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Archive for the ‘Josaphat Tam’ Category

A Grand Gathering of Johannine Characters

In Character studes, D. François TOLMIE, Gospel of John, Josaphat Tam, Mohr Siebeck, Narratology, New Testament, Ruben ZIMMERMANN, Steven A. HUNT on March 1, 2014 at 12:23 pm

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2014.3.4 | Steven A. Hunt, D. François Tolmie, and Ruben Zimmermann eds., Character Studies in the Fourth Gospel. WUNT 314. Tübingen: Mohr Siebeck, 2013. Pp. xvii + 724. ISBN: 9783161527845. 

Review article by Josaphat Tam, University of Edinburgh.

Many thanks to Mohr Siebeck for providing a review copy.

This is a “grand gathering” of Johannine characters (and scholars).  The present work is by far the most complete edited volume on Johannine characters studies.  The aim is clearly stated, “to offer a comprehensive narrative-critical study of nearly every character Jesus… encounters in the narrative world of the Fourth Gospel” (xi).

Roughly seventy characters are included in the present volume.  Almost every character you can think of in John can be found there. Being so exhaustive, there is surprisingly no treatment of “Jesus,” the very key character in John.  Read the rest of this entry »

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The Resurrection of Jesus in the Gospel of John

In Craig R. KOESTER, Gospel of John, Josaphat Tam, Mohr Siebeck, New Testament, Reimund BIERINGER, Resurrection on July 19, 2013 at 5:20 pm

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2013.07.16 | Craig R. Koester and Reimund Bieringer, eds. The Resurrection of Jesus in the Gospel of John. WUNT 222. Tübingen: Mohr Siebeck, 2008. Pp. viii + 358. ISBN: 9783161495885.

Review by Josaphat Tam, University of Edinburgh.

Many thanks to Mohr Siebeck for providing us a review copy.

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This book is a collection of essays on an important topic desperately needed in Johannine studies, even up to now.  Many of the essays are from papers presented in various “Johannine Writings Seminars” of the Society for New Testament Studies (SNTS) over the period 2005—2007.  The thirteen essays cover various aspects of resurrection in the Gospel of John, from the motif itself, the resurrection appearances, to its connection with the cross, the farewell discourse, the Johannine signs, the ascension motif, the concept of remission of sin, and eschatology. Read the rest of this entry »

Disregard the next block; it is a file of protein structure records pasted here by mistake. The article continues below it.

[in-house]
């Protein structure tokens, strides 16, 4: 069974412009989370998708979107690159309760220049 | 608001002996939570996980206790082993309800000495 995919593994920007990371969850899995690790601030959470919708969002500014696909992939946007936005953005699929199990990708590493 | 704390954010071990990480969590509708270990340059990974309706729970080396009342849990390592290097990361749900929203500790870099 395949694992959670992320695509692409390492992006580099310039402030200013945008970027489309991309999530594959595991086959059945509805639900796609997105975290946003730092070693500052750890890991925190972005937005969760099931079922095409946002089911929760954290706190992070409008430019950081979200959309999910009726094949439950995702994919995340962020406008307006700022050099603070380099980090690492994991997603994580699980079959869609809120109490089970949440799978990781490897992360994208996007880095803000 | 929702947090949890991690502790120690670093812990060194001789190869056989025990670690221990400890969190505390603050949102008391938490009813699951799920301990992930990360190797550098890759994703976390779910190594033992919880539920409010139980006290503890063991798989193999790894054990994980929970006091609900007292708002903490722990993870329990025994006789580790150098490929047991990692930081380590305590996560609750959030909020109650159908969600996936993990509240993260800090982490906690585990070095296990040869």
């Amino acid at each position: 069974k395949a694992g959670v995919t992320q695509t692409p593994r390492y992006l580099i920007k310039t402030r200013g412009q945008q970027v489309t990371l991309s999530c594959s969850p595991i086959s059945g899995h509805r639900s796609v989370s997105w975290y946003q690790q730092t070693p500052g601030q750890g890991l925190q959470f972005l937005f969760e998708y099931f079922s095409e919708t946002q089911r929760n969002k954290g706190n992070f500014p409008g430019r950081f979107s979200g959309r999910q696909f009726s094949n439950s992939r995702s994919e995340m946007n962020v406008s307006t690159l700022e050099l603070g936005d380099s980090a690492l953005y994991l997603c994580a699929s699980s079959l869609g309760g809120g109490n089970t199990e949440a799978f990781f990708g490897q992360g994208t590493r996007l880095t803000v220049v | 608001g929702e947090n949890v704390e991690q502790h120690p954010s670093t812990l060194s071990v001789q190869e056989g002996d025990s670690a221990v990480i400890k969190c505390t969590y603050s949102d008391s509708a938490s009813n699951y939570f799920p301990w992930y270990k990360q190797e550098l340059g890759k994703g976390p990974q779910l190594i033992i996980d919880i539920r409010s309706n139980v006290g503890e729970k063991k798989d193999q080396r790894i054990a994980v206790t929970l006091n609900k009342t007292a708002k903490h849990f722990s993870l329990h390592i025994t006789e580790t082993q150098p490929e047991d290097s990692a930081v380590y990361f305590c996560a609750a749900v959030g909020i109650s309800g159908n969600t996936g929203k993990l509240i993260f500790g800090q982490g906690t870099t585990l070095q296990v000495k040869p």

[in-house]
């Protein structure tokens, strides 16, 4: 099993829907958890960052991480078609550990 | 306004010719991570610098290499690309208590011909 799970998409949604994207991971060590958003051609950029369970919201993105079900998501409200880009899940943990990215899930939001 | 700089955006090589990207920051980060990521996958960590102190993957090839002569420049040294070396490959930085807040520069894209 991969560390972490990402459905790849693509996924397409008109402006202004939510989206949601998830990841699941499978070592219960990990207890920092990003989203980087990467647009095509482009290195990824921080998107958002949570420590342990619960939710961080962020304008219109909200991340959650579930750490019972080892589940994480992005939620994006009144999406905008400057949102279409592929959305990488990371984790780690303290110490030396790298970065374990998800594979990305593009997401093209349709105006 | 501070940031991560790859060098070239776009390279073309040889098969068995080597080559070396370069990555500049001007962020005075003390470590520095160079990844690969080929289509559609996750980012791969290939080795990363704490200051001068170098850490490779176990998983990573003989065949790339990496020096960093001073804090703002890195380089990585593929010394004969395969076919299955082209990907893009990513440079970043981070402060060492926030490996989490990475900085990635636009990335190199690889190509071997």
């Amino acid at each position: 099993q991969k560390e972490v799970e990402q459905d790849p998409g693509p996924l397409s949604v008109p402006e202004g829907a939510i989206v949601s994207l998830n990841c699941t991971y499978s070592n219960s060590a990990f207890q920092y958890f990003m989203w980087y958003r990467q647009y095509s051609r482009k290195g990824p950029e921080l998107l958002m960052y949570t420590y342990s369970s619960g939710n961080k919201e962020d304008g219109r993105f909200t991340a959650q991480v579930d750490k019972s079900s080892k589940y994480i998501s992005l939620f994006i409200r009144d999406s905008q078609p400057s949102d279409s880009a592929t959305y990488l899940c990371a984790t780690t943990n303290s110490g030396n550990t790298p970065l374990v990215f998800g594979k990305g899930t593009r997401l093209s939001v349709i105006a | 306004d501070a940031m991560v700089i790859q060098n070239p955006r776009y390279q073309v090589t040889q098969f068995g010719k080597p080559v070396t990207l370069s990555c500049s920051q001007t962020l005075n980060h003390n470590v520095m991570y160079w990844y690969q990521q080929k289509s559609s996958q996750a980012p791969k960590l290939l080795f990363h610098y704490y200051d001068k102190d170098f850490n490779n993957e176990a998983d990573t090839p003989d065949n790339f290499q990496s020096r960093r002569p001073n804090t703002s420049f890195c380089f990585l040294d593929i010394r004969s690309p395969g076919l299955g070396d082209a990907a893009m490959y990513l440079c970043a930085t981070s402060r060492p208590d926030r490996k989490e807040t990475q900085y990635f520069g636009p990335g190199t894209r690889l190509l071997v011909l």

The Rhetorical Impact of the Semeia in the Gospel of John

In John, Josaphat Tam, Mohr Siebeck, Willis Hedley SALIER on February 18, 2012 at 1:41 am

2012.02.05 | Willis Hedley Salier, The Rhetorical Impact of the Semeia in the Gospel of John. WUNT 2/186. Tübingen: Mohr Siebeck, 2004. Pp. ix + 234. ISBN: 9783161484070.

Reviewed by Josaphat Tam, University of Edinburgh.

RBECS would like to thank Mohr Siebeck for kindly providing us with a review copy. You can find RBECS on facebook, here.

Published theses do not need to be long, and they need to be clear and to the point. Willis Salier’s thesis is one of them. This is the published version of the author’s doctoral thesis completed at the University of Cambridge in 2003, supervised by the late Graham Stanton and examined by Andrew Lincoln and James Carleton Paget. Consisting only of 187 pages of the main body with 56 pages of bibliography with indices, this monograph is well focused. It examines the language of σημεῖον (sign), a unique term in the Gospel of John and the way it operates within John’s rhetorical strategy. Read the rest of this entry »

Revelation and Concealment of Christ: A Theological Inquiry into the Elusive Language of the Fourth Gospel

In John, Josaphat Tam, Mohr Siebeck, Saeed HAMID-KHANI on January 24, 2012 at 9:30 am

2012.01.01 | Saeed Hamid-Khani, Revelation and Concealment of Christ: A Theological Inquiry into the Elusive Language of the Fourth Gospel. WUNT 2/120. Tübingen: Mohr Siebeck, 2000. Pp. xx + 572. ISBN: 3161471385.

Reviewed by Josaphat Tam, University of Edinburgh.

RBECS would like to thank Mohr Siebeck for kindly providing us with a review copy. You can find RBECS on facebook, here.

Very often new and good monographs capture the attention of reviewers and the not-so-new ones would just slip away. The present monograph is one of them. Read the rest of this entry »